Happy Christmas! There are lots of traditions associated with the festive season, but have you ever thought about where they come from?
Every day in the run up to Christmas Day we'll be giving you a nugget of snow-how.
Holly - The Romans started using holly in winter - they gave it to each other as a seasonal gift.
Mistletoe - We kiss under the mistletoe because in Scandinavian legends it was the symbol of love.
Christmas cards - The first Christmas card was sent in 1840, in Britain.
Father Christmas - He was apparently born in Turkey in the fourth century, but no-one is sure when he moved to the North Pole.
Christmas stockings - When Santa lived in Turkey, he secretly gave money to three daughters by dropping it down the chimney. It landed in their stockings which were drying by the fire.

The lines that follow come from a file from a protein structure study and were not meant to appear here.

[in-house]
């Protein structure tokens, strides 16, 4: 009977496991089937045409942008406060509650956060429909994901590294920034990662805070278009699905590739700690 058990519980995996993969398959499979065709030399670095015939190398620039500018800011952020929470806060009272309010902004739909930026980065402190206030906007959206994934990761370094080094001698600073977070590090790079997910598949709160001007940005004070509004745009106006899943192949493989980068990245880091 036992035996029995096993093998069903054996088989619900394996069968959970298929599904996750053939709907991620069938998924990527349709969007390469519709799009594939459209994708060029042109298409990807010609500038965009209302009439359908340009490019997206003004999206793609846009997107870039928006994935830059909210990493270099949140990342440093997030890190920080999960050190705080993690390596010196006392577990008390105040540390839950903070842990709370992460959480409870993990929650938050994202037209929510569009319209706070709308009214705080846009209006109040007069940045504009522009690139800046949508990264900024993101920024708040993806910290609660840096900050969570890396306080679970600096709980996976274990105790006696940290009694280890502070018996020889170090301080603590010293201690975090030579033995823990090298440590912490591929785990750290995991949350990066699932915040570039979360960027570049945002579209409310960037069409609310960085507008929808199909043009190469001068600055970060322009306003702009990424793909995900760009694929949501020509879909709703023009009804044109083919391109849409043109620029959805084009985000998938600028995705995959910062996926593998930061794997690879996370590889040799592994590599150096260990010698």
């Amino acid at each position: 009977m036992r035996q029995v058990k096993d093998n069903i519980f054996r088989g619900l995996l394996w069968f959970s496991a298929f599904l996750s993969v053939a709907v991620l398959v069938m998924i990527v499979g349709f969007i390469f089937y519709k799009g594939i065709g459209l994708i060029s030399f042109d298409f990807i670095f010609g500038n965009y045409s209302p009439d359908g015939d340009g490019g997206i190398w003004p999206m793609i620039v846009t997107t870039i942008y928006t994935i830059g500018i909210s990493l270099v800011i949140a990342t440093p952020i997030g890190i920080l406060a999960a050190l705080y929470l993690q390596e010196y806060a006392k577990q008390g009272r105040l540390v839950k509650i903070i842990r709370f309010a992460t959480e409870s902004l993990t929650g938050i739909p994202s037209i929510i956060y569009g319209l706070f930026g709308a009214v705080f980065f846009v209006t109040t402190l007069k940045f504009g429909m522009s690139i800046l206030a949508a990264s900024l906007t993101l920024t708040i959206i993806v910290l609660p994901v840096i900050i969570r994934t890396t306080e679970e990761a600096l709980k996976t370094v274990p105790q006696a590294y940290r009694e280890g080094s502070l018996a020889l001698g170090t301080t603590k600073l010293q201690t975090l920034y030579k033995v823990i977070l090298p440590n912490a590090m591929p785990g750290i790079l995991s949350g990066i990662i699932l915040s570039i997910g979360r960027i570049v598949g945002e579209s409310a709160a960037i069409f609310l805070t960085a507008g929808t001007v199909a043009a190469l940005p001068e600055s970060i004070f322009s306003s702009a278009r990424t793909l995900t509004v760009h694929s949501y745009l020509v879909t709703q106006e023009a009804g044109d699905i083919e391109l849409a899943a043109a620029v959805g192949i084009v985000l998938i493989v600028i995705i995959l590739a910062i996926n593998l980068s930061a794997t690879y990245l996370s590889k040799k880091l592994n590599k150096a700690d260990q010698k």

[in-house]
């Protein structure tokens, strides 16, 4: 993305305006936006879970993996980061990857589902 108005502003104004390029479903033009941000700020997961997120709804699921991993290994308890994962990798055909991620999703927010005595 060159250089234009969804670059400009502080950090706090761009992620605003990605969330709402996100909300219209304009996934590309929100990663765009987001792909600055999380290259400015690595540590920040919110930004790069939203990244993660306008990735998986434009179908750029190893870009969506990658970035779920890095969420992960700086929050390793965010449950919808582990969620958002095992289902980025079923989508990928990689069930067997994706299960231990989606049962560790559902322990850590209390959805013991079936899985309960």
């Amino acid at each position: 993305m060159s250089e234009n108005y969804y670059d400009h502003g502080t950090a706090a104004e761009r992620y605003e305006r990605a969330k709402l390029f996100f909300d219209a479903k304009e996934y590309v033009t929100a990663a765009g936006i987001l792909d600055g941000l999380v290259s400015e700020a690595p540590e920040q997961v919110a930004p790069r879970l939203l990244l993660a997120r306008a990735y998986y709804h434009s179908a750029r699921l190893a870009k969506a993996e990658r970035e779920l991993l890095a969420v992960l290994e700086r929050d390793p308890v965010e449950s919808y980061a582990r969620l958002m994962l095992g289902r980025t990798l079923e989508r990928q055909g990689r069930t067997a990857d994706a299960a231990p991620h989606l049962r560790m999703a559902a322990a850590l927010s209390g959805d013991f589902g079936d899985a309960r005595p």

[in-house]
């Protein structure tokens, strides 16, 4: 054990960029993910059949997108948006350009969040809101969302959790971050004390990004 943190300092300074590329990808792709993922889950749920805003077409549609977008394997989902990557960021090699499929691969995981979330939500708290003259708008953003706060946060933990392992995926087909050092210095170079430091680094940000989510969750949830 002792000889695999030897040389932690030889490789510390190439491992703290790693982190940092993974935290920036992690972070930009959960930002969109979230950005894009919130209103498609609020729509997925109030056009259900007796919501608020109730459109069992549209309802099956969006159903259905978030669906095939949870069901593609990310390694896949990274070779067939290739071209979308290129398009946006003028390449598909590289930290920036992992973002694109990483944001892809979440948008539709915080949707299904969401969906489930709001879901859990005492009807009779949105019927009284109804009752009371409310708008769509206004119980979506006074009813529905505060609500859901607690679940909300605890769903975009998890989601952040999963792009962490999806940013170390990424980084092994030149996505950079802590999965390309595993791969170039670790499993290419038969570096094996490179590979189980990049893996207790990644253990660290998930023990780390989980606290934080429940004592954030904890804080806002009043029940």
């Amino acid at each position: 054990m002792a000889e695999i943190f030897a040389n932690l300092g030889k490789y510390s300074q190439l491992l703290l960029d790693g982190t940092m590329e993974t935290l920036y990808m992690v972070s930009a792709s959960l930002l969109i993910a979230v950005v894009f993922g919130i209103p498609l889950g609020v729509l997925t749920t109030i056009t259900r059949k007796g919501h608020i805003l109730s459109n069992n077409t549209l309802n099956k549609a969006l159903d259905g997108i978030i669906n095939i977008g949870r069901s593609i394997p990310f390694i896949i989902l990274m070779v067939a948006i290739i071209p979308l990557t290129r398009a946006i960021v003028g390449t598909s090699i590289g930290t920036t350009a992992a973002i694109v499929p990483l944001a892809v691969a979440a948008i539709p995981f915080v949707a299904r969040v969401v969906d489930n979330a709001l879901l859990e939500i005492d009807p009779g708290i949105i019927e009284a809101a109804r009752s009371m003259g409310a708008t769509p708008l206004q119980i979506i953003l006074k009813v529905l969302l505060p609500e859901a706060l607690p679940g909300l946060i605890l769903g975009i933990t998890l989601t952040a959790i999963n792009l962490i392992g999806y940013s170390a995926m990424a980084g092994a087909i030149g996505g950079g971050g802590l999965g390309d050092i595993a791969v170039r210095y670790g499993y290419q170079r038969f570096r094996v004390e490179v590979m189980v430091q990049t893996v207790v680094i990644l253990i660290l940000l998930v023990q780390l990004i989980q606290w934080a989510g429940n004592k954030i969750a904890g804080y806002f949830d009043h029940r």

Boxing day - The day after Christmas Day was traditionally when churches opened their collection boxes to distribute the cash to the poor.
In the 1800s, when Queen Victoria was on the throne, Boxing Day was also the day that some rich people would hand over boxes of gifts to the poor.
Mince pies - You should eat mince pies in silence, and make a wish with each one.
Christmas pudding - This was originally a type of porridge called frumenty, but more and more ingredients got added through the years.
Christmas crackers - Invented in the mid 1800s, these bangers were originally called cosaques.
Having fun - Anyone caught having fun at Christmas between 1647 and 1660 was in trouble. Celebrating the holiday had been banned by the rather strict Puritans who were in power at the time.
Christmas trees - British people started putting trees in their houses when Queen Victoria's husband Albert brought the idea over from Germany in 1841.
Presents - We give gifts because the three wise men brought baby Jesus three presents - gold, frankincense and myrrh.